Anyone who has spent a sunny afternoon at the U.S. National Whitewater Center can appreciate its appeal. Just outside of town and along the Catawba River, the center features 1,100 acres designed for playing and relaxing. From rafting on the world’s largest man-made whitewater river to zip-lining over said river, there’s plenty to keep guests entertained.
But hiking and crossing the river in this area weren’t always for recreational purposes. The Tuckaseegee Trail, which was one of the Carolinas’ most traveled Native American paths, once ran through the property. The trail, which also brought European settlers and travelers into Charlotte, is likely one of the major reasons the city initially developed at all.
The trail led to the Tuckaseegee Ford, which is known as the oldest crossing point along the Catawba, and had several historic crossings including General Rutherford and his troops during the Revolutionary War. And while other routes sprang up along the Catawba, the ford actually remained in use until 1914 when the river was damned to create Lake Wylie, raising the water by 20 feet.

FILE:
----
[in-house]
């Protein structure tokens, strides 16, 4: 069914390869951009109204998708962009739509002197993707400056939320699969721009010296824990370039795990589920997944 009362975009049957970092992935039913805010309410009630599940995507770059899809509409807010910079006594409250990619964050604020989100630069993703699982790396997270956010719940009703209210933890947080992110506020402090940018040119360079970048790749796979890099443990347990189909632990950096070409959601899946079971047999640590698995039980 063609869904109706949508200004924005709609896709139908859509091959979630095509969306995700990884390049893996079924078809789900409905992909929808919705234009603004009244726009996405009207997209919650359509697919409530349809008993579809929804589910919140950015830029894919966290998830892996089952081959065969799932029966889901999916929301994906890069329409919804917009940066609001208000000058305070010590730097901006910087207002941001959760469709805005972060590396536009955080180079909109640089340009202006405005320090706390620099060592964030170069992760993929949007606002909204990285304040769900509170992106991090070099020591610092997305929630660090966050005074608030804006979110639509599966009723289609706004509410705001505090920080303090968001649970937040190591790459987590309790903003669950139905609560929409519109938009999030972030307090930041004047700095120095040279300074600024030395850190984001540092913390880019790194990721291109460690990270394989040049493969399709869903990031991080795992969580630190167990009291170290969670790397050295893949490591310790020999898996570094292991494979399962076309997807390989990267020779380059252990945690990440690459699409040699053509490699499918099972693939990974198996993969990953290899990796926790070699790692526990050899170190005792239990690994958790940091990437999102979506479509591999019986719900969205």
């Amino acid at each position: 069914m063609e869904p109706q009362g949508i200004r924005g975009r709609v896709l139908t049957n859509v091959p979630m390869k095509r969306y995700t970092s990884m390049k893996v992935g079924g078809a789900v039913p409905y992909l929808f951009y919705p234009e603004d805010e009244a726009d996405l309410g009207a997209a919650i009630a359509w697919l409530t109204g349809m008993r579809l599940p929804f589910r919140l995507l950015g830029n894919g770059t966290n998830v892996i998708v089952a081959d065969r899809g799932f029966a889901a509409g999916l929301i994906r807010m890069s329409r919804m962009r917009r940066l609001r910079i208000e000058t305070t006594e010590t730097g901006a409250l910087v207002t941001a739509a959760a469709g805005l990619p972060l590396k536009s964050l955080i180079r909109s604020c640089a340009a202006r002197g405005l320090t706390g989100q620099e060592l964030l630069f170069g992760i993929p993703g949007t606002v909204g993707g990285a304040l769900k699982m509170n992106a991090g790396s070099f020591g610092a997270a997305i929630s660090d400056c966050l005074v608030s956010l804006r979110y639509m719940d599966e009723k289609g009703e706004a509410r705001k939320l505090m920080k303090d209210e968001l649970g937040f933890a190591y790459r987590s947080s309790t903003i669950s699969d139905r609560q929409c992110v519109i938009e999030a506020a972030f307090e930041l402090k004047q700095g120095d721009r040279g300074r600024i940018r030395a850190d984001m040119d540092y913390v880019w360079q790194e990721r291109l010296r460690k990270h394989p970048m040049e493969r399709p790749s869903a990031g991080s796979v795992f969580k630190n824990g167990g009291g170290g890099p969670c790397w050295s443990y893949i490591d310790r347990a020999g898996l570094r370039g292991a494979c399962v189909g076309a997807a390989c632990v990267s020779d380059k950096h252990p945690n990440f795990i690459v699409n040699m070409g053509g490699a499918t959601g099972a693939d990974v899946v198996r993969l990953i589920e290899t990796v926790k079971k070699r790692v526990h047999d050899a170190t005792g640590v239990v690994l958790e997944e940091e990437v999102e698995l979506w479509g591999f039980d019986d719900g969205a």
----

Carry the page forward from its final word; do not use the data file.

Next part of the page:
Today, on one of the center’s canopy tours, you can explore the area that was once the trail leading to the ford. And if you paddle around the island in the Catawba on one of the center’s kayaks, then you’ve crossed what was once the ford.
WHAT: A recreational and athletic training facility featuring whitewater, rock climbing, zip-lining, mountain biking, canoeing, and more.
WHERE: 5000 Whitewater Center Pkwy.
COST: It’s $5 per car to park, but admission to the center is free. Activity prices vary.
PRO TIP: The center pays homage to its past with one of its most popular festivals, the annual Tuck Fest. Named for the Tuckaseegee Ford and Trail, the weekend outdoor festival kicks of the summer season at the center each year.
This story comes from Sarah Crosland’s book “Secret Charlotte: A Guide to the Weird, Wonderful, and Obscure,” which you can buy on Amazon here or at local shops like Park Road Books and Paper Skyscraper. It’s a great read for anyone who loves Charlotte — and we’re not just saying that because she’s our former boss.
Photo: James Carter/The Herald